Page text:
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β-Cell mass is a parameter commonly measured in studies of islet biology and diabetes. However, the rigorous quantification of pancreatic β-cell mass using conventional histological methods is a time-consuming process. Rapidly evolving virtual slide technology with high-resolution slide scanners and newly developed image analysis tools has the potential to transform β-cell mass measurement. To test the effectiveness and accuracy of this new approach, we assessed pancreata from normal C57Bl/6J mice and from mouse models of β-cell ablation (streptozotocin-treated mice) and β-cell hyperplasia (leptin-deficient mice), using a standardized systematic sampling of pancreatic specimens. Our data indicate that automated analysis of virtual pancreatic slides is highly reliable and yields results consistent with those obtained by conventional morphometric analysis. This new methodology will allow investigators to dramatically reduce the time required for β-cell mass measurement by automating high-resolution image capture and analysis of entire pancreatic sections.
Promoting patient safety is a national priority. To evaluate interventions for reducing medical errors and adverse event, effective methods for detecting such events are required. This paper reviews the current methodologies for detection of adverse events and discusses their relative advantages and limitations. It also presents a cognitive framework for error monitoring and detection. While manual chart review has been considered the "gold-standard" for identifying adverse events in many patient safety studies, this methodology is expensive and imperfect. Investigators have developed or are currently evaluating, several electronic methods that can detect adverse events using coded data, free-text clinical narratives, or a combination of techniques. Advances in these systems will greatly facilitate our ability to monitor adverse events and promote patient safety research. But these systems will perform optimally only if we improve our understanding of the fundamental nature of errors and the ways in which the human mind can naturally, but erroneously, contribute to the problems that we observe.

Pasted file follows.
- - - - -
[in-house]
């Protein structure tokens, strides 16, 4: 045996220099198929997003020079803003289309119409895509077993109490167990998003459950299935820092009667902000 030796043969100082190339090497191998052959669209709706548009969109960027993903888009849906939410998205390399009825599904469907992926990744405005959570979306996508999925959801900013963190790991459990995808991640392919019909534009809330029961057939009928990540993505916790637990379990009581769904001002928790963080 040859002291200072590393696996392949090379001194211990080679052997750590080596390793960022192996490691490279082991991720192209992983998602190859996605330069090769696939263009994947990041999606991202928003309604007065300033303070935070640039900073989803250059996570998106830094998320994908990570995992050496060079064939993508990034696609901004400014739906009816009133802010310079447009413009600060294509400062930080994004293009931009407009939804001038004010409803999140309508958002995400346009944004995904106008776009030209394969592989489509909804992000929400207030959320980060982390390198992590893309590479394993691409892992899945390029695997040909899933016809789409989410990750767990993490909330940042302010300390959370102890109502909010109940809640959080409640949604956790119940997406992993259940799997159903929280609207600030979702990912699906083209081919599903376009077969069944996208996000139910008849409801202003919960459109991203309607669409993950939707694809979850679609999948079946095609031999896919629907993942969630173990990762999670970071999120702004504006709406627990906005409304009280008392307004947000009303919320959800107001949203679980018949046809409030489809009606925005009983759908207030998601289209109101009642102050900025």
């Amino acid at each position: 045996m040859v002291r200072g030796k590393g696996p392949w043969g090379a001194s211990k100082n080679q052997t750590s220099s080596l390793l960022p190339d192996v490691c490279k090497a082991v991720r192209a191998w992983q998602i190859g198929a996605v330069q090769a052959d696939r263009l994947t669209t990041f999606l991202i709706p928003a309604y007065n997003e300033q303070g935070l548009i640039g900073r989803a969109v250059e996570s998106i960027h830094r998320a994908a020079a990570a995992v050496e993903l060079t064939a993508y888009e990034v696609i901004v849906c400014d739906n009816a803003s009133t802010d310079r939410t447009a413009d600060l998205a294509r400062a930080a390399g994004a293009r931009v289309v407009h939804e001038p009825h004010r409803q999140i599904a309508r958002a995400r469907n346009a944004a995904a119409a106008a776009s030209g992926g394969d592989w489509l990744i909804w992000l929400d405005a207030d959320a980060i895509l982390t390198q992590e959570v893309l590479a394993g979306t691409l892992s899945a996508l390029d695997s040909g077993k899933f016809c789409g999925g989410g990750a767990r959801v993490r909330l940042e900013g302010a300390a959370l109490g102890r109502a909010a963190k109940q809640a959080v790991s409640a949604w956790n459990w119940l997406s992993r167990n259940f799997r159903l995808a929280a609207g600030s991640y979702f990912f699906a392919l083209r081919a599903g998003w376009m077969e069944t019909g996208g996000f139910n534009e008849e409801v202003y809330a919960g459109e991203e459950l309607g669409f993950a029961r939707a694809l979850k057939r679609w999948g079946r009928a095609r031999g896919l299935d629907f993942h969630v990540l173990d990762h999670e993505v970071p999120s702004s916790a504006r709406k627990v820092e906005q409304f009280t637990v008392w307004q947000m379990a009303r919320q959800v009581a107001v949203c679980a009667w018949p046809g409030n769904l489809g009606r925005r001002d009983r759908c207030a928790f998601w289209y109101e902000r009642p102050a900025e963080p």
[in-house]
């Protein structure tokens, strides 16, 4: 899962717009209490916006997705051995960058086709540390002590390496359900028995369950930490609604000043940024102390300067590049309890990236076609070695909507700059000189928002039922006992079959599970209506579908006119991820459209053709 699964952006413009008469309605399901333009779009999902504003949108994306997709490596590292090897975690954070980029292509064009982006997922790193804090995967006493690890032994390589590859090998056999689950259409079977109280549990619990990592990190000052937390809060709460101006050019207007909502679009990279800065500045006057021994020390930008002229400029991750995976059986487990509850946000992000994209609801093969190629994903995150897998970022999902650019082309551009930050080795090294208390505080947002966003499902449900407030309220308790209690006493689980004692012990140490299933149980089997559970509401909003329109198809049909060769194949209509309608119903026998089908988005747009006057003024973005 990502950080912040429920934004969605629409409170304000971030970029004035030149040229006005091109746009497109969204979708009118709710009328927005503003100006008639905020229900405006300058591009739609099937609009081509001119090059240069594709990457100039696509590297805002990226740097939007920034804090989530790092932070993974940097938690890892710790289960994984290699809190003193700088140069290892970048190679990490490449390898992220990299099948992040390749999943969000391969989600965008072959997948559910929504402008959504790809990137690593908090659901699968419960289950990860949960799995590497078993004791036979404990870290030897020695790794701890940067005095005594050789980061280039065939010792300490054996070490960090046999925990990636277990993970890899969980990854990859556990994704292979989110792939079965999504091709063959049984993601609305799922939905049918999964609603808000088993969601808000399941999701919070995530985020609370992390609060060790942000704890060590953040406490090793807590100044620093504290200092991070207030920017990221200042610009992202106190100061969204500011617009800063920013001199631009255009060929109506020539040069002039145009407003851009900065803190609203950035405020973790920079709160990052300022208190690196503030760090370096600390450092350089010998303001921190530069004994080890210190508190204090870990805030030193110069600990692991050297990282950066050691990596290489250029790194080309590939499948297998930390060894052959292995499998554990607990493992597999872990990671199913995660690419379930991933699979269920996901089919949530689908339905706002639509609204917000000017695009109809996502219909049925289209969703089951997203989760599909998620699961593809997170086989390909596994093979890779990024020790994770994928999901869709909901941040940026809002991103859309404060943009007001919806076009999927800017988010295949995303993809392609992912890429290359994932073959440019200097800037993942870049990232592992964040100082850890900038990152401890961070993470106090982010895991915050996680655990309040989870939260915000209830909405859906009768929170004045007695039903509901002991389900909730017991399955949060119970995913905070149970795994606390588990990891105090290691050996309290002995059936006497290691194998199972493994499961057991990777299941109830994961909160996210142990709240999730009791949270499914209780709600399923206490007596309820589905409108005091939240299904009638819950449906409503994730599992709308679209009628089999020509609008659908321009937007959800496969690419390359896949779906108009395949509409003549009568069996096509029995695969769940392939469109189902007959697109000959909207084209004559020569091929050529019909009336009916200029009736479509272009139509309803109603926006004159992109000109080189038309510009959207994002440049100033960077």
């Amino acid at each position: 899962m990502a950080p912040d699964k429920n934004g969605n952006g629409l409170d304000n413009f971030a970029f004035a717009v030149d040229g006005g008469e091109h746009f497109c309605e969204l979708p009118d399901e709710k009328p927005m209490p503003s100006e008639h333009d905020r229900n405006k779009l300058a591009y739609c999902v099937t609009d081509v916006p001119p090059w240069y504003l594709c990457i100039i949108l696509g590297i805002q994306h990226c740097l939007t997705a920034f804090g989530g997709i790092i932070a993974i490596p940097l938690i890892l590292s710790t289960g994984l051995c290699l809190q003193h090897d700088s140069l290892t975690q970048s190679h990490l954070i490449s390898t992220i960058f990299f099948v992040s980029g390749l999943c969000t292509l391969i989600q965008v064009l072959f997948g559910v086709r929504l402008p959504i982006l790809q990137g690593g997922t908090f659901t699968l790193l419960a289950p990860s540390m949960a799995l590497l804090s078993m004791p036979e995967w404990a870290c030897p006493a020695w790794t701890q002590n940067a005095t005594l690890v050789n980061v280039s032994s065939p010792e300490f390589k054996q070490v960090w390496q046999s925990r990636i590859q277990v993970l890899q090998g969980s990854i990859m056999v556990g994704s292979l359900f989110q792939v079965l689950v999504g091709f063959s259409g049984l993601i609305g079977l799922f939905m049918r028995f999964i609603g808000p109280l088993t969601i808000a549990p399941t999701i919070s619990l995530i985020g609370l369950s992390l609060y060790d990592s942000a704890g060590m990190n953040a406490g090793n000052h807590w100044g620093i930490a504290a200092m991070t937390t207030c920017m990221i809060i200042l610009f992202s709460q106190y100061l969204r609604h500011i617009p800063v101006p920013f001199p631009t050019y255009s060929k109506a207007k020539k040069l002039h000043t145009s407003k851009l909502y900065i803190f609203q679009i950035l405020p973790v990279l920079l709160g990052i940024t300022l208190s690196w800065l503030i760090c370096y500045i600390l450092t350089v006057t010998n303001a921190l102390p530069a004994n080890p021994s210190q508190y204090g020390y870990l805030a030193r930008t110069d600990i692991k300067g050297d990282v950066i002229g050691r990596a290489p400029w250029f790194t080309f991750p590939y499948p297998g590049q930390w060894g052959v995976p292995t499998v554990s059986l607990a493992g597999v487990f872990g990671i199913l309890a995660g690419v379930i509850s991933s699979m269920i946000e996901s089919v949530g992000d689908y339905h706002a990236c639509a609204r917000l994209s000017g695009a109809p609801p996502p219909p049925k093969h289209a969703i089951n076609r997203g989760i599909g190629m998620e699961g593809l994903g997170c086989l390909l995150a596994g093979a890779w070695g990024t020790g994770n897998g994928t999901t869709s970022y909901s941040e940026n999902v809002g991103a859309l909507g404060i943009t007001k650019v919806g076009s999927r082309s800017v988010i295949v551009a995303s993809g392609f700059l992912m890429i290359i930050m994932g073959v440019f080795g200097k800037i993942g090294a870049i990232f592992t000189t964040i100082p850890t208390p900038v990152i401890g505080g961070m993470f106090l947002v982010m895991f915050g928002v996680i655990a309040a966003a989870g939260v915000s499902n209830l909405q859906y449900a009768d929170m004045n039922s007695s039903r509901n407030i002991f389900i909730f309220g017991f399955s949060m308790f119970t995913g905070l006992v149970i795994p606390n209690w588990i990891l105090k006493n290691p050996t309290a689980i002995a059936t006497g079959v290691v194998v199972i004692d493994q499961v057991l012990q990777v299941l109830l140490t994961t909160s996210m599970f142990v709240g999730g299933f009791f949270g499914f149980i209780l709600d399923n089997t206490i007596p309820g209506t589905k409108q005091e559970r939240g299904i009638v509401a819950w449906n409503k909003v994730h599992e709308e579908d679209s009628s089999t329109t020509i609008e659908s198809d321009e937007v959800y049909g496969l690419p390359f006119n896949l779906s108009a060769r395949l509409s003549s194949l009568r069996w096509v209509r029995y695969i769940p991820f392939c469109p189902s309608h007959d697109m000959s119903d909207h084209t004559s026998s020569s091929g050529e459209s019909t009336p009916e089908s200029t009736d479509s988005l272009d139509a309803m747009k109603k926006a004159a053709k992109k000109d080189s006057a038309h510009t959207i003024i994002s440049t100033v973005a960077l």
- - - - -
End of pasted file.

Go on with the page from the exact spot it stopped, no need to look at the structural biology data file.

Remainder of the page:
Decision support is an important area of medical informatics research. Computer-based decision-support tools facilitate diagnosis and the management of patients after a diagnosis has been established. Diagnostic decision-support tools, such as Meditel, Quick Medical Reference, DXplain, Iliad, and PEM-DXP are potentially useful "expert systems." Other management-support tools, such as systems that use clinical practice guidelines to create reminders and alerts, also have been developed and evaluated. We do the following: (1) to provide an overview of diagnostic and management decision-support systems; (2) explore the background of and motivation behind these systems; (3) survey the uses of decision-support technology in office-based and inpatient pediatric practices; and (4) discuss the virtues and problems associated with some of these tools, and current controversies and future goals for computer-based decision support.
A knowledge-based approach to automated sleep EEG (electroencephalogram) analysis is described. In this system, an object-oriented approach is followed in which specific waveforms and sleep stages ("objects") are represented in terms of frames. The latter capture the morphological and spatio-temporal information for each object. An object detection module ("frame matcher"), operating on the frames, is employed to identify what features need to be extracted from the EEG and to trigger the appropriate "specialist"--specialized signal processing modules--to obtain values for these features. This leads to an opportunistic approach to EEG interpretation with quantitative information being extracted from the signal only when needed by the reasoning processes. The system has been tested on the detection of K complexes and sleep spindles. Its performance indicates that the approach followed is feasible and can become a powerful tool for automated EEG interpretation.